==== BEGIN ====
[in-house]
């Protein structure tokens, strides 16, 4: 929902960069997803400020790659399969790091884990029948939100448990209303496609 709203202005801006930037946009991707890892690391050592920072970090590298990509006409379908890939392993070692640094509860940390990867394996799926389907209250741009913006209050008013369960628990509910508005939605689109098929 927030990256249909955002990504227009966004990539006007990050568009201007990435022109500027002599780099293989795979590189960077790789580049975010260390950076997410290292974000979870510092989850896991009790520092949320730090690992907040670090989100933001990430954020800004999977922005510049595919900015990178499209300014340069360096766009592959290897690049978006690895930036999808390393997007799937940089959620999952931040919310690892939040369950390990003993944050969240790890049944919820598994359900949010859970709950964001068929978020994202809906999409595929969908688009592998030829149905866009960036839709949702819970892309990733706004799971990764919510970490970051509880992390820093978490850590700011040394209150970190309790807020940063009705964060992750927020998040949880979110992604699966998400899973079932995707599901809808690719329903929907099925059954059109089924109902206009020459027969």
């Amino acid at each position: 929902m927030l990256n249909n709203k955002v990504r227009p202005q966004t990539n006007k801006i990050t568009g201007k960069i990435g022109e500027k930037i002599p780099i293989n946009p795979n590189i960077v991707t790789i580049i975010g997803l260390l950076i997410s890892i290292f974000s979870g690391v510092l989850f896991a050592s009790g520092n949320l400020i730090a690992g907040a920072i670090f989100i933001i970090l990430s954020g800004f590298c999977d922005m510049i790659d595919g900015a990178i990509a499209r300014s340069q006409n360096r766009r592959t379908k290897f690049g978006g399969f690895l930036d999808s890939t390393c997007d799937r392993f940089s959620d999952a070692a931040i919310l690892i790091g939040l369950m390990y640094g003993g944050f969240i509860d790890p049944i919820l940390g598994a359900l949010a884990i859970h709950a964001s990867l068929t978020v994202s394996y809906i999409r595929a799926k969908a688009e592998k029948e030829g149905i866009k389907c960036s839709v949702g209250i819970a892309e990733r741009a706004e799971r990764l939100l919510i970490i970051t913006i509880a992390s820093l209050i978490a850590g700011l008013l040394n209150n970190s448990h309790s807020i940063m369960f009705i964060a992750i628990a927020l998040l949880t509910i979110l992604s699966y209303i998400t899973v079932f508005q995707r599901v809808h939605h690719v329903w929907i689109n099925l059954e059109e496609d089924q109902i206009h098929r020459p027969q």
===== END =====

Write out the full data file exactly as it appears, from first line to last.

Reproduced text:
[in-house]
């Protein structure tokens, strides 16, 4: 929902960069997803400020790659399969790091884990029948939100448990209303496609 709203202005801006930037946009991707890892690391050592920072970090590298990509006409379908890939392993070692640094509860940390990867394996799926389907209250741009913006209050008013369960628990509910508005939605689109098929 927030990256249909955002990504227009966004990539006007990050568009201007990435022109500027002599780099293989795979590189960077790789580049975010260390950076997410290292974000979870510092989850896991009790520092949320730090690992907040670090989100933001990430954020800004999977922005510049595919900015990178499209300014340069360096766009592959290897690049978006690895930036999808390393997007799937940089959620999952931040919310690892939040369950390990003993944050969240790890049944919820598994359900949010859970709950964001068929978020994202809906999409595929969908688009592998030829149905866009960036839709949702819970892309990733706004799971990764919510970490970051509880992390820093978490850590700011040394209150970190309790807020940063009705964060992750927020998040949880979110992604699966998400899973079932995707599901809808690719329903929907099925059954059109089924109902206009020459027969």
């Amino acid at each position: 929902m927030l990256n249909n709203k955002v990504r227009p202005q966004t990539n006007k801006i990050t568009g201007k960069i990435g022109e500027k930037i002599p780099i293989n946009p795979n590189i960077v991707t790789i580049i975010g997803l260390l950076i997410s890892i290292f974000s979870g690391v510092l989850f896991a050592s009790g520092n949320l400020i730090a690992g907040a920072i670090f989100i933001i970090l990430s954020g800004f590298c999977d922005m510049i790659d595919g900015a990178i990509a499209r300014s340069q006409n360096r766009r592959t379908k290897f690049g978006g399969f690895l930036d999808s890939t390393c997007d799937r392993f940089s959620d999952a070692a931040i919310l690892i790091g939040l369950m390990y640094g003993g944050f969240i509860d790890p049944i919820l940390g598994a359900l949010a884990i859970h709950a964001s990867l068929t978020v994202s394996y809906i999409r595929a799926k969908a688009e592998k029948e030829g149905i866009k389907c960036s839709v949702g209250i819970a892309e990733r741009a706004e799971r990764l939100l919510i970490i970051t913006i509880a992390s820093l209050i978490a850590g700011l008013l040394n209150n970190s448990h309790s807020i940063m369960f009705i964060a992750i628990a927020l998040l949880t509910i979110l992604s699966y209303i998400t899973v079932f508005q995707r599901v809808h939605h690719v329903w929907i689109n099925l059954e059109e496609d089924q109902i206009h098929r020459p027969q």